“I can’t even begin to imagine how much that helps the gas stations, the convenience stores and the local economy,” Alagia said, also describing the flamingo and leopard exhibits that will open at the zoo in the fall, as well as the renovation to the complex’s entrance.
“I want to congratulate everyone here tonight,” he said. “Government could not run without the people who do the work. Every day I see how hard these jobs are. Congratulations to all of the awardees.”
West Orange Superintendent of Schools Jeffrey Rutzky presented Gary Franck with the Educator of the Year Award. Franck is a fifth grade science teacher at St. Cloud Elementary School and, as Rutzky joked, has spent his whole career in the same place.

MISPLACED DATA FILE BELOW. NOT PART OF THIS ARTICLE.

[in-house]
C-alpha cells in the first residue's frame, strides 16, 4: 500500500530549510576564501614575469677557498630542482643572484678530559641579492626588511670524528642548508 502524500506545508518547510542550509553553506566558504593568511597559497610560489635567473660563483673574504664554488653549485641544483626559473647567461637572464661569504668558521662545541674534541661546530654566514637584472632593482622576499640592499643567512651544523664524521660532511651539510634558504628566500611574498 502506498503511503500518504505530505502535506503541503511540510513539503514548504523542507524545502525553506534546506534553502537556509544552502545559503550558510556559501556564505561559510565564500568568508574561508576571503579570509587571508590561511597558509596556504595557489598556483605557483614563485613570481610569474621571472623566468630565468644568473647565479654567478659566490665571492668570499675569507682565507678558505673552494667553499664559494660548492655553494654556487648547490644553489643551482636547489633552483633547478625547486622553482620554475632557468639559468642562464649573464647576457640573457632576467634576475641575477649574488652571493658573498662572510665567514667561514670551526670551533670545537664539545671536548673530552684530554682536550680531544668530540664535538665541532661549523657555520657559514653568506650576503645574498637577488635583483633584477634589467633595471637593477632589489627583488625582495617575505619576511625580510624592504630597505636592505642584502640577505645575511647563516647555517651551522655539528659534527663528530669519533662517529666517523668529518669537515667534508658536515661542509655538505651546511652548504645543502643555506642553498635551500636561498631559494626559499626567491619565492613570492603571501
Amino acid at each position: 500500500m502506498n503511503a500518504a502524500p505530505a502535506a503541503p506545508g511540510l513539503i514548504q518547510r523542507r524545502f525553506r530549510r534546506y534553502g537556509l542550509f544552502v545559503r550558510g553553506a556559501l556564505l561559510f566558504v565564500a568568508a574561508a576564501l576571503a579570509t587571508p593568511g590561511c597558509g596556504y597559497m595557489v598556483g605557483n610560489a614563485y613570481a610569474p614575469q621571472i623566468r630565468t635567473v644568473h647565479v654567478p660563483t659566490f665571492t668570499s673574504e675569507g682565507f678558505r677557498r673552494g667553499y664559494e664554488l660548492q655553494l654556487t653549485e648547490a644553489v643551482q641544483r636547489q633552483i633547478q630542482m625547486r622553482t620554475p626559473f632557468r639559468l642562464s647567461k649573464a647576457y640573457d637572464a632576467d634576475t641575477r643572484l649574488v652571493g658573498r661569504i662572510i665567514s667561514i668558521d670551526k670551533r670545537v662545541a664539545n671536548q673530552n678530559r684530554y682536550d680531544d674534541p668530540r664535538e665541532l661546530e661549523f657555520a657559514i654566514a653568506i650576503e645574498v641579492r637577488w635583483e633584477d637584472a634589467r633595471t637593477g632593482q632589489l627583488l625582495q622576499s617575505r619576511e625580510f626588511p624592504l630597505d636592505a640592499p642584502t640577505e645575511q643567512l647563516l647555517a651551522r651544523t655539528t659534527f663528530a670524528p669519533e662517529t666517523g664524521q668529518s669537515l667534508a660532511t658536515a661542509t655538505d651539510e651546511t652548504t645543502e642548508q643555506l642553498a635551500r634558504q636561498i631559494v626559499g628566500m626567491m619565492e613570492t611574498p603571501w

“This is his 25th year — they have all been at St. Cloud, they have all been in science and they have all been in the same room. I don’t think I’ve ever seen that happen before,” Rutzky said at the event.
According to Rutzky, Franck’s students often return to St. Cloud to visit their former teacher; Rutzky told the crowd that the three children of his assistant, Elizabeth Hughes, were all taught by Franck at St. Cloud and, though they are now adults, they still talk about him.
“Mr. Franck still comes up with all three of her boys. When adults are still talking about a teacher, they have made an impact. His humor and academic rigor inspire students and he is beloved by his colleagues. He creates a sense of belonging.” Rutzky said that when he told Hughes who would be honored, “she was smiling from ear to ear.”
Rutzky read a series of comments about Franck from his current and former colleagues before closing with his favorite: “He is definitely the oldest kid in the fifth grade.”